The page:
How often should I be checking my checking account, savings account, and investment accounts (financial accounts)?
While ultimately it is your choice on how often you should be checking your financial accounts, I would recommend checking more frequently than not. Out of sight, out of mind, as the saying goes. No one cares more about your money than you, so check your bank accounts frequently! Based on the type of accounts, here are my rules of thumb for how often should you be checking your financial accounts.
You should be watching your checking account weekly if not daily or semi-daily. This is where the majority of your spending happens and you want to make sure that you have enough money in your account for your bills or rent. While this might be tedious, I think that checking your accounts frequently will help curb any extraneous spending that might happen. Hey – I am not saying don’t get the Michael Kors purse, but make sure you have the money for it. Don’t overdraft for something silly.
I highly recommend setting your savings account to automate your deposits. You can set automatic transfers up for any frequency, but my favorite is monthly when the paycheck comes in. Pay yourself first with savings and treat it like a bill versus using what is left over as savings. I also associate goals to my savings accounts so I am saving towards something. For example, my travel account, might say “Travel” or “New Zealand” so that I know exactly what I am saving for.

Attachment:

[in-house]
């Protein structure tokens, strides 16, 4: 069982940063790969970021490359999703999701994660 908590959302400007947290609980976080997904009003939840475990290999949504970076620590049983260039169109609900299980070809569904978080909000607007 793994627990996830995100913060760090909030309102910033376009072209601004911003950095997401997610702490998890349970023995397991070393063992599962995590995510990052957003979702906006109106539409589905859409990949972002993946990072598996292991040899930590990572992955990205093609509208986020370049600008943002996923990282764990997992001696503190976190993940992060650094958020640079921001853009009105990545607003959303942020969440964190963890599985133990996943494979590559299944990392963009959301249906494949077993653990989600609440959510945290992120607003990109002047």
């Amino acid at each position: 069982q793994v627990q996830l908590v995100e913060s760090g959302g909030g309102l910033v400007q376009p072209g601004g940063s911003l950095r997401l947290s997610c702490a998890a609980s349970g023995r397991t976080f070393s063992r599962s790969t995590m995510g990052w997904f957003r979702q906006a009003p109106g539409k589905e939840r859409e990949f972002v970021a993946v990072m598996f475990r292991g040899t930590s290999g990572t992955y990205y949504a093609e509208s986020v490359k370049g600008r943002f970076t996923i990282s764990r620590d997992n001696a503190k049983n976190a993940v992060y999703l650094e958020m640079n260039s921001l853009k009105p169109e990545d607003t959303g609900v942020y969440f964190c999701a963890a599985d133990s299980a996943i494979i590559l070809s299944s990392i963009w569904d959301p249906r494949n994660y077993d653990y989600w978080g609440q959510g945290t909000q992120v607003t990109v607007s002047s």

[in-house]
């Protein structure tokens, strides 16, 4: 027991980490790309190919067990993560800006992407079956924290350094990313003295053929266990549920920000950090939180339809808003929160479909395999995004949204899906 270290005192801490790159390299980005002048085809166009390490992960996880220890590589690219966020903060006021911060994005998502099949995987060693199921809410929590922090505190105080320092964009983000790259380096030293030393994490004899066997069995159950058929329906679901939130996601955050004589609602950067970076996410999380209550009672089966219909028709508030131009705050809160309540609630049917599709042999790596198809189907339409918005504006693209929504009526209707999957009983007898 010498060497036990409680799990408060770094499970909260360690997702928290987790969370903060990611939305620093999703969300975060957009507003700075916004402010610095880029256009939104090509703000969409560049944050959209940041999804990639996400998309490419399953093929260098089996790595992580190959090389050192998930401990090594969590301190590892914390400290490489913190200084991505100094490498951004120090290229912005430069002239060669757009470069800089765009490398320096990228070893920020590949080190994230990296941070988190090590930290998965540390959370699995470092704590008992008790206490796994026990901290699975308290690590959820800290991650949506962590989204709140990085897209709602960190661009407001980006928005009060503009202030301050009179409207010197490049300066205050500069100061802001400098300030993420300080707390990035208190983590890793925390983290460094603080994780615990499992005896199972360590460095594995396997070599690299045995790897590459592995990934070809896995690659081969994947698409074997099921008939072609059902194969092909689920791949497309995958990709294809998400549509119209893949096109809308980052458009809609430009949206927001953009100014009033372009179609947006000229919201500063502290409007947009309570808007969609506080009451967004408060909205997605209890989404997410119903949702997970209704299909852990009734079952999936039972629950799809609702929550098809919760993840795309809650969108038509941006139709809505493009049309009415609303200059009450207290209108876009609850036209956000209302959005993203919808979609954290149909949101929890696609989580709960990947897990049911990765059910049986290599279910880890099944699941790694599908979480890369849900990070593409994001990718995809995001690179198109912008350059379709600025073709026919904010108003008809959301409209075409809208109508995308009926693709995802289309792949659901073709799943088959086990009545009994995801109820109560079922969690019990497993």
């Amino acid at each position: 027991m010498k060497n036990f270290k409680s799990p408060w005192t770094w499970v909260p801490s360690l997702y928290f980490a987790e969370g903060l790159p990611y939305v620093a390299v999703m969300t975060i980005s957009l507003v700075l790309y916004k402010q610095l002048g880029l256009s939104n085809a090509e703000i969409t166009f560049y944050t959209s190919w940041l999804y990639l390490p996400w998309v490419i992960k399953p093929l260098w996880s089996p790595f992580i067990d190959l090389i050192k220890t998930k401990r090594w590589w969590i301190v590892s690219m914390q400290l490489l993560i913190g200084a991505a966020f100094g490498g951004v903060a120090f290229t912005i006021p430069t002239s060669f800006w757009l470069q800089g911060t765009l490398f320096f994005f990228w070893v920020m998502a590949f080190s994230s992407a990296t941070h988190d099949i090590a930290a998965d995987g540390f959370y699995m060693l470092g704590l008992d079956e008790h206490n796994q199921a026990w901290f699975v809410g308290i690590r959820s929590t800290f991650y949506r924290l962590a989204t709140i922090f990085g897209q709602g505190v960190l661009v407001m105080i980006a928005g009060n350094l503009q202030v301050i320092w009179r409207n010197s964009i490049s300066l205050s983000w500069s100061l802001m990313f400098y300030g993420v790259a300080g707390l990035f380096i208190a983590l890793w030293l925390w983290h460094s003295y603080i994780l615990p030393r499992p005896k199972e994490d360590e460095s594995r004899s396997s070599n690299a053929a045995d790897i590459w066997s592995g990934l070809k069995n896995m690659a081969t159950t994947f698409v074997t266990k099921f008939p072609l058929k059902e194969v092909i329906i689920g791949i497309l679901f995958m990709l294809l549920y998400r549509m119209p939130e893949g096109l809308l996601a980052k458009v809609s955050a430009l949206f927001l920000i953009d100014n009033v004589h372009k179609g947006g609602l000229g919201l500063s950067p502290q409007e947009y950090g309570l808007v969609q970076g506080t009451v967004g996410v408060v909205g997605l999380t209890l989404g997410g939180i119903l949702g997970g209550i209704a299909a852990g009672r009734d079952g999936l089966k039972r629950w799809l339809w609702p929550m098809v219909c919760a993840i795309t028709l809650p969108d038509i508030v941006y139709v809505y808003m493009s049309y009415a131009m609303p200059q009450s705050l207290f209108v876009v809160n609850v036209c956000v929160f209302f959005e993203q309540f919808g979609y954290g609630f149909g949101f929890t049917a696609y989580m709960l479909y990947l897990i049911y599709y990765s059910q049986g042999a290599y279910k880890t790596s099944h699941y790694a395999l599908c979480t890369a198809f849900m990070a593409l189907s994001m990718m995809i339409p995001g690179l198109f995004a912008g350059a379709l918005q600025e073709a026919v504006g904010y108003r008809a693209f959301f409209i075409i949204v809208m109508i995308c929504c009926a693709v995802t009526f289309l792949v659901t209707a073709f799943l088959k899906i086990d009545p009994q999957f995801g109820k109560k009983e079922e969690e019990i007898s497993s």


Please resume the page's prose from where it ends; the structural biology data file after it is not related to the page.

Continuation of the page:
In addition to goals, I recommend setting up two fail safe accounts: and emergency fund and a rainy day fund. Some financial experts might argue that you only need one, but I like two for distinct purposes. A rainy day fund is for when you have to call AAA to get a new car battery that costs you $200 unexpectedly, whereas an emergency fund is about 6 months of expenses (rent, bills, etc) saved up in case of job loss or something major.
Since putting my savings account on direct deposit, I only check these once a month to make sure that everything is running smoothly.
Since the market can fluctuate and you don’t want to panic unnecessarily, I would recommend only checking your investment accounts about once or twice a month. I keep an excel spreadsheet with my investment contributions and I update it monthly on how the accounts are actually doing. This not only forces me to check the investment accounts, but to track how the accounts are doing.
I am adding in another category – credit cards that you should be checking bi-monthly. Not only do you want to audit your spending, but it is a great chance to check for fraudulent activity as well.
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